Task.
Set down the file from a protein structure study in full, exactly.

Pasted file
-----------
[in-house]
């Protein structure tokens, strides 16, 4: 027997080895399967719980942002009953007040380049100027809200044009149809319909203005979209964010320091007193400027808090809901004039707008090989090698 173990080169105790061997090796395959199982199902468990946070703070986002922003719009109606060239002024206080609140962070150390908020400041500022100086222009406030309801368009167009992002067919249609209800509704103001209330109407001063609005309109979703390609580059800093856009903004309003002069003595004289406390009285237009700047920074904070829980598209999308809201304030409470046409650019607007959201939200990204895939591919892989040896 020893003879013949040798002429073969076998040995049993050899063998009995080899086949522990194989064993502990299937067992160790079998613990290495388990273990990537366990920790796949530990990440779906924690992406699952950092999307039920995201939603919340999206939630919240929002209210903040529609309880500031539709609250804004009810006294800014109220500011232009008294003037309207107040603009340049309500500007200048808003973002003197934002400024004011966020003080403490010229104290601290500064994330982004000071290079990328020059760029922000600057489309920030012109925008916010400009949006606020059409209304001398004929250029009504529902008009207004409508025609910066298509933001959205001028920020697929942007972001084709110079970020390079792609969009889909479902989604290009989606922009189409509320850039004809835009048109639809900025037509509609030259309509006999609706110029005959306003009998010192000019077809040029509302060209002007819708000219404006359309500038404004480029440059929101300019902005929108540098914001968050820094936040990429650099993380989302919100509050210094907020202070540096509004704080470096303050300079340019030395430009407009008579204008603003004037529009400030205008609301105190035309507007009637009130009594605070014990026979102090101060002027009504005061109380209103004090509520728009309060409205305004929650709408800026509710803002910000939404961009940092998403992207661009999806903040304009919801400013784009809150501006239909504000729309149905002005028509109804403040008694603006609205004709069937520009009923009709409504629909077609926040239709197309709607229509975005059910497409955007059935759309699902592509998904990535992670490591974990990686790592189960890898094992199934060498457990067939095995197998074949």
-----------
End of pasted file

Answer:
[in-house]
């Protein structure tokens, strides 16, 4: 027997080895399967719980942002009953007040380049100027809200044009149809319909203005979209964010320091007193400027808090809901004039707008090989090698 173990080169105790061997090796395959199982199902468990946070703070986002922003719009109606060239002024206080609140962070150390908020400041500022100086222009406030309801368009167009992002067919249609209800509704103001209330109407001063609005309109979703390609580059800093856009903004309003002069003595004289406390009285237009700047920074904070829980598209999308809201304030409470046409650019607007959201939200990204895939591919892989040896 020893003879013949040798002429073969076998040995049993050899063998009995080899086949522990194989064993502990299937067992160790079998613990290495388990273990990537366990920790796949530990990440779906924690992406699952950092999307039920995201939603919340999206939630919240929002209210903040529609309880500031539709609250804004009810006294800014109220500011232009008294003037309207107040603009340049309500500007200048808003973002003197934002400024004011966020003080403490010229104290601290500064994330982004000071290079990328020059760029922000600057489309920030012109925008916010400009949006606020059409209304001398004929250029009504529902008009207004409508025609910066298509933001959205001028920020697929942007972001084709110079970020390079792609969009889909479902989604290009989606922009189409509320850039004809835009048109639809900025037509509609030259309509006999609706110029005959306003009998010192000019077809040029509302060209002007819708000219404006359309500038404004480029440059929101300019902005929108540098914001968050820094936040990429650099993380989302919100509050210094907020202070540096509004704080470096303050300079340019030395430009407009008579204008603003004037529009400030205008609301105190035309507007009637009130009594605070014990026979102090101060002027009504005061109380209103004090509520728009309060409205305004929650709408800026509710803002910000939404961009940092998403992207661009999806903040304009919801400013784009809150501006239909504000729309149905002005028509109804403040008694603006609205004709069937520009009923009709409504629909077609926040239709197309709607229509975005059910497409955007059935759309699902592509998904990535992670490591974990990686790592189960890898094992199934060498457990067939095995197998074949």